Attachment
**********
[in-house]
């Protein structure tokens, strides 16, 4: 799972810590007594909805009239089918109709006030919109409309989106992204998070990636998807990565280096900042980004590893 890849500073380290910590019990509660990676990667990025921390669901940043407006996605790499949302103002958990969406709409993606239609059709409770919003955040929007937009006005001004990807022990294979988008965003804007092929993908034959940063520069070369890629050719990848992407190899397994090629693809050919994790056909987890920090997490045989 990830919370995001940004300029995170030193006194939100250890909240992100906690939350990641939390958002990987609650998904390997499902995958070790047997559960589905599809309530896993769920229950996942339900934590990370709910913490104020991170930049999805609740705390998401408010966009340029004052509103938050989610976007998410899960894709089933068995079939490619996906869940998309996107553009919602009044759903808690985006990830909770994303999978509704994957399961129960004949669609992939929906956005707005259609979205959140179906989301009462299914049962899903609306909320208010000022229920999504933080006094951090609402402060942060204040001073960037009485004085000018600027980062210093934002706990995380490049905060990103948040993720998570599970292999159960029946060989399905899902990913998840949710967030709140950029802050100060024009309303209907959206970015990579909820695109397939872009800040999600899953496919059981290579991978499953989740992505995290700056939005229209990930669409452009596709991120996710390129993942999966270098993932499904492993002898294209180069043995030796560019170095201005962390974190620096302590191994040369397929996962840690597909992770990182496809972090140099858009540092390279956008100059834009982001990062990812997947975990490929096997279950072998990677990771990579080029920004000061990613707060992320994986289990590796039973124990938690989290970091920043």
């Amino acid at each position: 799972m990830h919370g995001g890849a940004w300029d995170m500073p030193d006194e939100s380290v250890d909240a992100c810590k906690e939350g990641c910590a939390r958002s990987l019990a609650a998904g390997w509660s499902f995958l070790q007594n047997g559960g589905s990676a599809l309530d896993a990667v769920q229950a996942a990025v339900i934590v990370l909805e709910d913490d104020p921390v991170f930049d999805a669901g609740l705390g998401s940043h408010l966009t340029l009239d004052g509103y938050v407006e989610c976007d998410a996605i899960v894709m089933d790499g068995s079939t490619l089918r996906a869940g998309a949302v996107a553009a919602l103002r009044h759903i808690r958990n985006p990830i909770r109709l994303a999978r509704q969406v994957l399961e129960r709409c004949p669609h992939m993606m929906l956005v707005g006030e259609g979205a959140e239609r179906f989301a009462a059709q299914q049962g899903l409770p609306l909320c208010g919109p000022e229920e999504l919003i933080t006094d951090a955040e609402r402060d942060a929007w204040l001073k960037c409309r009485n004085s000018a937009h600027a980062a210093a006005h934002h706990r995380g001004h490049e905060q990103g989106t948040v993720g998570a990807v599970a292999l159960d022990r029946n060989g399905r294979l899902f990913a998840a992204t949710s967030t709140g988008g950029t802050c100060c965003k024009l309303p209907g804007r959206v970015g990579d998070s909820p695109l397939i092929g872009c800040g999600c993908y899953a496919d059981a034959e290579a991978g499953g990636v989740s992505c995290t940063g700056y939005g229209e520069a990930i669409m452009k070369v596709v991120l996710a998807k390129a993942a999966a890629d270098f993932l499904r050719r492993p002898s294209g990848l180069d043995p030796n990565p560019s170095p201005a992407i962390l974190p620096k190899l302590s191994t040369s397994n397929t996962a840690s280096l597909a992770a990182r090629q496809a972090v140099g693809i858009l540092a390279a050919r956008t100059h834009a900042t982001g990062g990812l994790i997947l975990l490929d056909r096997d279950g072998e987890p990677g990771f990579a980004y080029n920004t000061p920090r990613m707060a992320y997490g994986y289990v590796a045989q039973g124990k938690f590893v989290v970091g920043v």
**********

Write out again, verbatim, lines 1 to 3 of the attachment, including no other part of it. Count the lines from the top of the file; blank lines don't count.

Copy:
[in-house]
């Protein structure tokens, strides 16, 4: 799972810590007594909805009239089918109709006030919109409309989106992204998070990636998807990565280096900042980004590893 890849500073380290910590019990509660990676990667990025921390669901940043407006996605790499949302103002958990969406709409993606239609059709409770919003955040929007937009006005001004990807022990294979988008965003804007092929993908034959940063520069070369890629050719990848992407190899397994090629693809050919994790056909987890920090997490045989 990830919370995001940004300029995170030193006194939100250890909240992100906690939350990641939390958002990987609650998904390997499902995958070790047997559960589905599809309530896993769920229950996942339900934590990370709910913490104020991170930049999805609740705390998401408010966009340029004052509103938050989610976007998410899960894709089933068995079939490619996906869940998309996107553009919602009044759903808690985006990830909770994303999978509704994957399961129960004949669609992939929906956005707005259609979205959140179906989301009462299914049962899903609306909320208010000022229920999504933080006094951090609402402060942060204040001073960037009485004085000018600027980062210093934002706990995380490049905060990103948040993720998570599970292999159960029946060989399905899902990913998840949710967030709140950029802050100060024009309303209907959206970015990579909820695109397939872009800040999600899953496919059981290579991978499953989740992505995290700056939005229209990930669409452009596709991120996710390129993942999966270098993932499904492993002898294209180069043995030796560019170095201005962390974190620096302590191994040369397929996962840690597909992770990182496809972090140099858009540092390279956008100059834009982001990062990812997947975990490929096997279950072998990677990771990579080029920004000061990613707060992320994986289990590796039973124990938690989290970091920043």
């Amino acid at each position: 799972m990830h919370g995001g890849a940004w300029d995170m500073p030193d006194e939100s380290v250890d909240a992100c810590k906690e939350g990641c910590a939390r958002s990987l019990a609650a998904g390997w509660s499902f995958l070790q007594n047997g559960g589905s990676a599809l309530d896993a990667v769920q229950a996942a990025v339900i934590v990370l909805e709910d913490d104020p921390v991170f930049d999805a669901g609740l705390g998401s940043h408010l966009t340029l009239d004052g509103y938050v407006e989610c976007d998410a996605i899960v894709m089933d790499g068995s079939t490619l089918r996906a869940g998309a949302v996107a553009a919602l103002r009044h759903i808690r958990n985006p990830i909770r109709l994303a999978r509704q969406v994957l399961e129960r709409c004949p669609h992939m993606m929906l956005v707005g006030e259609g979205a959140e239609r179906f989301a009462a059709q299914q049962g899903l409770p609306l909320c208010g919109p000022e229920e999504l919003i933080t006094d951090a955040e609402r402060d942060a929007w204040l001073k960037c409309r009485n004085s000018a937009h600027a980062a210093a006005h934002h706990r995380g001004h490049e905060q990103g989106t948040v993720g998570a990807v599970a292999l159960d022990r029946n060989g399905r294979l899902f990913a998840a992204t949710s967030t709140g988008g950029t802050c100060c965003k024009l309303p209907g804007r959206v970015g990579d998070s909820p695109l397939i092929g872009c800040g999600c993908y899953a496919d059981a034959e290579a991978g499953g990636v989740s992505c995290t940063g700056y939005g229209e520069a990930i669409m452009k070369v596709v991120l996710a998807k390129a993942a999966a890629d270098f993932l499904r050719r492993p002898s294209g990848l180069d043995p030796n990565p560019s170095p201005a992407i962390l974190p620096k190899l302590s191994t040369s397994n397929t996962a840690s280096l597909a992770a990182r090629q496809a972090v140099g693809i858009l540092a390279a050919r956008t100059h834009a900042t982001g990062g990812l994790i997947l975990l490929d056909r096997d279950g072998e987890p990677g990771f990579a980004y080029n920004t000061p920090r990613m707060a992320y997490g994986y289990v590796a045989q039973g124990k938690f590893v989290v970091g920043v």